The headlines are now so familiar to us all; it seems that almost annually we are greeted with news of terrible flooding in areas across the UK. These reports are accompanied by pictures of flooded homes, ruined businesses and desperate families without shelter. Most recently we have experienced the wettest December on record. Environment Secretary Elizabeth Truss addressed the commons earlier this month, informing them that a staggering 16,000 houses had been flooded in England in December alone.
Is this extreme weather something that is becoming more and more of a problem? Scientists believe so, and argue that this is largely down to global warming. For instance, The Guardian reports that teams at Oxford University and the Royal Netherlands Meteorological Institute have said that climate change has increased the likelihood of flooding by 40%, with the chance of flooding now increasing to an estimate ranging between 5% and 80%. Furthermore, the UK Climate Projections of 2009 predicted that the UK will see sea levels rise somewhere between 13cm and 76cm by 2095. This is the direct result of global warming.
Nevertheless, global warming is not the sole cause of flooding. Many other causes have been cited, including excessive building on floodplains, a lack of dredging, the destruction of upland habitats and ineffective flood defences. Under the Conservative-Liberal Democrat coalition, the budget for flood defences was slashed by 8%. Furthermore, the Environmental Agency said the budget had effectively been cut by a staggering 27% in cash terms. This is shocking, as funding for flood defences is effectively being reduced while the likelihood of flooding is ever-increasing.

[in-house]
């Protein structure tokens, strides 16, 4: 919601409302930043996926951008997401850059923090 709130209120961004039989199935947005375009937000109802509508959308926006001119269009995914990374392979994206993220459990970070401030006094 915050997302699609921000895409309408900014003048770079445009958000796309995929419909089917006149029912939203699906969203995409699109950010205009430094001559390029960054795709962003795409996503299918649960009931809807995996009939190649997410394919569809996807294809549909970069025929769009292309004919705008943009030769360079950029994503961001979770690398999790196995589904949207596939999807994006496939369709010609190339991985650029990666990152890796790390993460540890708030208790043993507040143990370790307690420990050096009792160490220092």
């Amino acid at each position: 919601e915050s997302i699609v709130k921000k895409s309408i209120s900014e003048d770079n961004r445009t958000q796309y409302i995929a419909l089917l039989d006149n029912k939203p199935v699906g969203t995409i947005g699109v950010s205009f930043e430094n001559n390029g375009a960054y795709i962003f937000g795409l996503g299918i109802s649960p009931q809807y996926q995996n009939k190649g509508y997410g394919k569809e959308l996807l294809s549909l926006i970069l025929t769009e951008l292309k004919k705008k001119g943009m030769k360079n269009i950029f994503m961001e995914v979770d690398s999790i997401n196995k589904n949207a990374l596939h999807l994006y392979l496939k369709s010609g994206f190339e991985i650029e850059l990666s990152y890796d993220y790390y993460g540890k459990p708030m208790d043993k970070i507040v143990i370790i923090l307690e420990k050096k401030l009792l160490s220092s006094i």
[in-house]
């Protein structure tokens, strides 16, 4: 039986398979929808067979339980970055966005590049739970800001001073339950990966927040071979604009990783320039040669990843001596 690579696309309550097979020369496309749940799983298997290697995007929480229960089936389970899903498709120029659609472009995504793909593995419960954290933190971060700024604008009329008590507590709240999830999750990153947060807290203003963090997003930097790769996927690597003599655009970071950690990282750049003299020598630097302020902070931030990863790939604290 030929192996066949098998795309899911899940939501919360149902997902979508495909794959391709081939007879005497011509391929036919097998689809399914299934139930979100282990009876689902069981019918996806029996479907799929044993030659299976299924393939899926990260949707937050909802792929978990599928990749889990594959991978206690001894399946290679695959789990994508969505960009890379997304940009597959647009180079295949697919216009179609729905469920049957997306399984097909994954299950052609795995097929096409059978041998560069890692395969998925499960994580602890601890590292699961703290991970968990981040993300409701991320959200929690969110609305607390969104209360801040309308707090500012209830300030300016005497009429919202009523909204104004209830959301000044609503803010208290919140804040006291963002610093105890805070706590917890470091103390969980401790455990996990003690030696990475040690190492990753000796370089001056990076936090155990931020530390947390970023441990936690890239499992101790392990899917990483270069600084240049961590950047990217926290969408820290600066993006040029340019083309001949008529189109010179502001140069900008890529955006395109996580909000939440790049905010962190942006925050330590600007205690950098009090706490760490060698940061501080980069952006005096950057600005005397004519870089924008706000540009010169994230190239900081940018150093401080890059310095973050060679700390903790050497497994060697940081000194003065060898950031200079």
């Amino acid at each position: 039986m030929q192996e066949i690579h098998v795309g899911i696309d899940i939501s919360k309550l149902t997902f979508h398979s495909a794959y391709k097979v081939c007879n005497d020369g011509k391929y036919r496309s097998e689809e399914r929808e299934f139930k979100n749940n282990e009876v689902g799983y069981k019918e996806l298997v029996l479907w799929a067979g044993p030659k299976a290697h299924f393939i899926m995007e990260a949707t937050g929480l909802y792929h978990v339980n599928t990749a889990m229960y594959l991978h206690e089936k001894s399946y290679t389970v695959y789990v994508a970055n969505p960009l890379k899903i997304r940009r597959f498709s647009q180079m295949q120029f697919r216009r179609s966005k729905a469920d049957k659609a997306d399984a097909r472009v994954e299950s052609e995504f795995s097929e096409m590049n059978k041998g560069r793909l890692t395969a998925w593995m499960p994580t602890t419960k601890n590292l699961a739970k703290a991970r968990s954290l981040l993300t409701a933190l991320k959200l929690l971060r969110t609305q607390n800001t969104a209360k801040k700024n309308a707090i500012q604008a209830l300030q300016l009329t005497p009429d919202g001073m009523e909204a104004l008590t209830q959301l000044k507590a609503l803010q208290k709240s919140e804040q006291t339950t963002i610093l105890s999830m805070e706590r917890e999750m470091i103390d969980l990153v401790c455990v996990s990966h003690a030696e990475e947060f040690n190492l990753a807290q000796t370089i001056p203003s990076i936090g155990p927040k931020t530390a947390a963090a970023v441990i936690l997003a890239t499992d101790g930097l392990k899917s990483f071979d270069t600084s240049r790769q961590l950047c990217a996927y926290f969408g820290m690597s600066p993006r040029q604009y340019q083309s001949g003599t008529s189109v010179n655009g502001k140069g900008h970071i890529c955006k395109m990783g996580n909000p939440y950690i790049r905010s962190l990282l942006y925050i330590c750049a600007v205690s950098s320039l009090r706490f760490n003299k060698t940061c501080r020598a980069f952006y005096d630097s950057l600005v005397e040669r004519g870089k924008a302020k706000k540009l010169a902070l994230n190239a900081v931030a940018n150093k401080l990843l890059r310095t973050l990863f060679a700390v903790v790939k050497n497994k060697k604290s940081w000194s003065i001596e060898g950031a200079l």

This increased flood risk is having an impact on urban drainage and development more generally. A major issue here is pluvial flooding, otherwise known as surface water flooding caused by heavy rainfall. This is the type of flooding that occurs in urban areas when the drainage system is overwhelmed by rainfall which is too excessive for it to process. This type of flooding is particularly hazardous, as it can occur extremely quickly with little warning. Furthermore, it often happens in areas that are not ordinarily prone to flooding, meaning that neighbourhoods are often entirely unprepared for this possibility. This pluvial flooding is one of the key hazards faced by modern urban areas; indeed, it is in urban areas that this type of flooding causes the most damage.
Teams at Imperial College London are conducting research into the links between climate change and pluvial flooding. They are using three European cities as case studies, including London. The Greater London area is at particular risk from flooding, due to the high concentration of people, an expanding population, and the existence of impermeable London clay. It is hoped that research such as this will help to identify new tools, strategies and solutions to combat the increased flooding risk caused by global warming. Another hope for tackling these problems came with the recent UN meeting in Paris, at which 195 countries committed to limiting their temperature increase to well below 2%. Experts are hopeful that, is adhered to, these commitments can avoid many potential disasters in the future.
Fraser Ruthven is the Marketing Associate for London Drainage Facilities, one of London’s leading drainage companies. London Drainage provides a wide range of drainage diagnostic and repair services in and around London.